Navigating Mexico: Thinking out Loud with a Dollar
By JUAN DE JESÚS BREENE
The Mexican peso has not been as strong as it is now in close to 40 years.
The rate for Mexican Federal Treasury Certificates (CETES), the country’s government-insured CDs, are also as strong as ever, around 11.4 percent for a 180-day certificate.
And they are predicted to stay strong for the next year or so.
Foreigners who think in U.S. dollars are complaining how expensive everything is, including their rent, because their dollars purchase fewer pesos every day.
So, it sounds like pesos are the favored currency in Mexico these days.
But what about taking advantage of the inflated-value peso to buy U.S. dollars?
Investments are certainly personal, and I am not an economist.
But if I can buy so many more dollars today at a rate of about 16 or 17 pesos per greenback, something tells me that the mighty U.S. dollar is not going away any time in the near future and maybe I should stock up.
At some point in time, the peso-dollar exchange rate will fluctuate, like it always does.
This may not happen until after the presidential election next July since there are many who believe that the peso is being propped up to support President Andrés Manuel López Obrador’s leftist National Regeneration Movement (Morena) party and provide an electoral boost to its candidate.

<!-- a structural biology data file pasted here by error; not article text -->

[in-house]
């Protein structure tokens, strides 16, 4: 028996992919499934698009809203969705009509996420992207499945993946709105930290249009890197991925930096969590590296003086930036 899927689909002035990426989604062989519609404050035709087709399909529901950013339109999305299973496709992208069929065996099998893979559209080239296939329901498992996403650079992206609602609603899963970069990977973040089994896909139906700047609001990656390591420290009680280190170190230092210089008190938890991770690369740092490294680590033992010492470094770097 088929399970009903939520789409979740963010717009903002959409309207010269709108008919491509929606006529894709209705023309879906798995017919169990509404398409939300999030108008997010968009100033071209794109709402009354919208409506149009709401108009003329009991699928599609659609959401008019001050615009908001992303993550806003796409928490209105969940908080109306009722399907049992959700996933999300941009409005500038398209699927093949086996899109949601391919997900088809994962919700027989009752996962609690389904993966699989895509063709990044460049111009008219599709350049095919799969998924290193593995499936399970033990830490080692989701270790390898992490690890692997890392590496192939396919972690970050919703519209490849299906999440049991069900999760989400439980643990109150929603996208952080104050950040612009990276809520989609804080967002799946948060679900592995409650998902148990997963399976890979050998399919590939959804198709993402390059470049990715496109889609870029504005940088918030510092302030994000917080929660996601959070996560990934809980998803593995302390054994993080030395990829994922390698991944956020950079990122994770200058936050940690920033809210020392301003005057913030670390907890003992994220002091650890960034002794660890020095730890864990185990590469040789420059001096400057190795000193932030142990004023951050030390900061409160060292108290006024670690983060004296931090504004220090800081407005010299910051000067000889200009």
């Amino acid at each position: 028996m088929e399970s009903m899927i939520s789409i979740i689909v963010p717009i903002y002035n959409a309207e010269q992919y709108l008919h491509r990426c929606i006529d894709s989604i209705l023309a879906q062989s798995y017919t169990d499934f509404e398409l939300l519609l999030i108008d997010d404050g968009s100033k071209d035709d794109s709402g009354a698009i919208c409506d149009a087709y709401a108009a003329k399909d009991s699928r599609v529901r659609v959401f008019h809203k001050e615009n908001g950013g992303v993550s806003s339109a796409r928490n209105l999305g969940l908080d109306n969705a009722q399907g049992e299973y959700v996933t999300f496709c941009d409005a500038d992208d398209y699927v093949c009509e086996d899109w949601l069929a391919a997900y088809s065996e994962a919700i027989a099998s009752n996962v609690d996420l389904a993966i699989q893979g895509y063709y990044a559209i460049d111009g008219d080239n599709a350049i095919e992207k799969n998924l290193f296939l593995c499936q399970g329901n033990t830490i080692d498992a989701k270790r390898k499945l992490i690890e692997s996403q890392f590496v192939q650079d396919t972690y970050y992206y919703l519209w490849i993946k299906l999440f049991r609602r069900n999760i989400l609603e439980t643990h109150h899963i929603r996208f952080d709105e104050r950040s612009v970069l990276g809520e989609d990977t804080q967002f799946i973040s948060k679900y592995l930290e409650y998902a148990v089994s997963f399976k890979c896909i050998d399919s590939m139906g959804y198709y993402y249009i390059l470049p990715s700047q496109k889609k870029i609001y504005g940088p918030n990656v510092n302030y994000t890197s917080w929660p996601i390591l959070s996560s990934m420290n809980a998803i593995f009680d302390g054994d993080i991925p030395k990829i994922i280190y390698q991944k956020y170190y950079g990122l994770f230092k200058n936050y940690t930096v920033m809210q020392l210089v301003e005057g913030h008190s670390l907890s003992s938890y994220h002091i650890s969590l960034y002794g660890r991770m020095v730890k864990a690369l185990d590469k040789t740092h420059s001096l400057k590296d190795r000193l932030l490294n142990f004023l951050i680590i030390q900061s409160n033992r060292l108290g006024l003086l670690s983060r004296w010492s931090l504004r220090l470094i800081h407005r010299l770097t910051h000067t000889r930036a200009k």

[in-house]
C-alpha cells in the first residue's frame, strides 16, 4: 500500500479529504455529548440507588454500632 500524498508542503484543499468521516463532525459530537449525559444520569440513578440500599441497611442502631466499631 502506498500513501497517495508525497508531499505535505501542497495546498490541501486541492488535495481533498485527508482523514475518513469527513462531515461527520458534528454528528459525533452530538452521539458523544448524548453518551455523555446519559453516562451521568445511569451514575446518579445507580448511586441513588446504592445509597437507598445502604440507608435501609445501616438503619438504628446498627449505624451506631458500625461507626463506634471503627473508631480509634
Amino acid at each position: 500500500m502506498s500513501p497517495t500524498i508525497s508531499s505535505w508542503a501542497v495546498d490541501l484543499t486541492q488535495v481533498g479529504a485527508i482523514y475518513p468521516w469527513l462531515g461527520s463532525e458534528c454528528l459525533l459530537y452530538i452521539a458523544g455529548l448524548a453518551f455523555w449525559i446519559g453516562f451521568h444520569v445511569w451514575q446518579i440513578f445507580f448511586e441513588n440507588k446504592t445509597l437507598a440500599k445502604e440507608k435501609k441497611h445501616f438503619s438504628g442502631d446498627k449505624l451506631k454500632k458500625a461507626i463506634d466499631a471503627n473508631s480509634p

Consequently, my thinking is that it makes sense for me to consider buying dollars for things I will purchase in dollars, like U.S. plane tickets, entrance to Disneyland, outside-of-Mexico trips and the like.
Were I to charge something on a U.S.- based credit card, my dollar stash would be my payoff mechanism.
For daily expenses I know I will have in Mexico, for sure I will continue to hedge and invest all expenses in pesos for the next year, if I can.
But for my limited dollar expenses, something tells me to purchase a few bucks each week as I walk past the money exchange house.